The stakes get higher the older your child gets
If your toddler insists he can put his shoes on by himself and fails then the worst that can happen is that he puts the wrong shoes on the wrong feet and you are all five minutes late. But as your child gets older the stakes get a lot higher if they make mistakes. If your child doesn’t study enough for a test then they might mess it up and their grades might have a big effect on future choices. And it is very hard to stand back as a parent and watch this happen. If you can teach your child that it is OK to get things wrong and guide them towards learning valuable lessons when they do, you are teaching your child a very valuable lesson.
Grown ups make mistakes too
Of course, as adults, we know that it is inevitable that we will make mistakes and fail at some points in our life. And it is important to share this message with your child. Talk to your child about the mistakes you made and how you learnt from them and always hold your hands up and apologise if you get things wrong.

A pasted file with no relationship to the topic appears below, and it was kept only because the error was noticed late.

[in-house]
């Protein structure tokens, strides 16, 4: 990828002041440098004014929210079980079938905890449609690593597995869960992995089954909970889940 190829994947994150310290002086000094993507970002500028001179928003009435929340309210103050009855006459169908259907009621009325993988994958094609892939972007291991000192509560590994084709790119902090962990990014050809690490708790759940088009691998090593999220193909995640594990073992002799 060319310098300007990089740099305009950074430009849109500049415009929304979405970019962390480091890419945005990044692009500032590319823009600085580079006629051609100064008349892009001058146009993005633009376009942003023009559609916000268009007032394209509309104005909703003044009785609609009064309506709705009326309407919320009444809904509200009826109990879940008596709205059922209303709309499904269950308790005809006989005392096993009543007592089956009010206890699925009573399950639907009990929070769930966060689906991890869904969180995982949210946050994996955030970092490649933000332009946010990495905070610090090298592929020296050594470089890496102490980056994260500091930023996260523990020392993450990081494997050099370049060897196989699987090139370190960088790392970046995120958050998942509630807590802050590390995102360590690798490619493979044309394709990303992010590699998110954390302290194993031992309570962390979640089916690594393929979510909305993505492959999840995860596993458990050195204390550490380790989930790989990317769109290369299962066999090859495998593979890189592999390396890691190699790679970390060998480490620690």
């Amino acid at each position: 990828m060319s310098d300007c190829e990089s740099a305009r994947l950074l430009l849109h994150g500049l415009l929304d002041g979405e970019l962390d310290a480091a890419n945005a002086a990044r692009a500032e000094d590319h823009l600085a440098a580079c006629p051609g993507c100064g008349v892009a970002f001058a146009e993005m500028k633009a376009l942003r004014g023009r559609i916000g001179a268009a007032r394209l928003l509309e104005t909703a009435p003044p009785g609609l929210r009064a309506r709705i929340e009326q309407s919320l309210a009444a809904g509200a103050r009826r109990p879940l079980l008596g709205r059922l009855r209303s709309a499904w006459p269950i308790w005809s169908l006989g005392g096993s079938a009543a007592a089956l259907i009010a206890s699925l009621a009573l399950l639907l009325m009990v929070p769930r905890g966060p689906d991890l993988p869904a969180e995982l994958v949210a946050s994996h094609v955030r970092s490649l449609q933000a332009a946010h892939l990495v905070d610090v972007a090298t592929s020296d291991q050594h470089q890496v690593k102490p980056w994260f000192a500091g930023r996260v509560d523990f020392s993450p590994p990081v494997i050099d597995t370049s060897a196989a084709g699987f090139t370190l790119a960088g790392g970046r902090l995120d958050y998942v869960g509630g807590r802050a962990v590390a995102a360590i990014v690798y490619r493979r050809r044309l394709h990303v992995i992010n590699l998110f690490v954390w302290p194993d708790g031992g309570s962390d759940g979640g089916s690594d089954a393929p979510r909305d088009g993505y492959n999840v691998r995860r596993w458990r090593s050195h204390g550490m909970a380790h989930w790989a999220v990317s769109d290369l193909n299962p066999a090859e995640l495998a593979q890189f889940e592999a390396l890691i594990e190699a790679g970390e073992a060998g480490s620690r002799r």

So, how do parents teach children that it’s OK to fail?
The challenge for parents is to support children without setting them up for failure.
Acknowledge your child’s feelings and empathise. Let them know that you understand they are upset and frustrated by their mistake and that you know they really wanted to do better. A hug and a listening ear can go a long way.
Make yourself a role model
Talk to your child about the mistakes you made and what you learnt from them. Talk to them about how it made you feel and how you dealt with those feelings. Explain how getting it wrong helped you learn and avoid making the same mistake in the future.
If at first you don’t succeed…
Talk about what went wrong and use problem-solving skills together to come up with a plan about what to do next or what to do better the next time.
“I think and think for months. For years. Ninety-nine times the conclusion is false. The hundredth time I am right.”
Remind your child that they can keep trying and they will find the best way to make the best of any situation that they struggled with. Be their cheerleader along the way.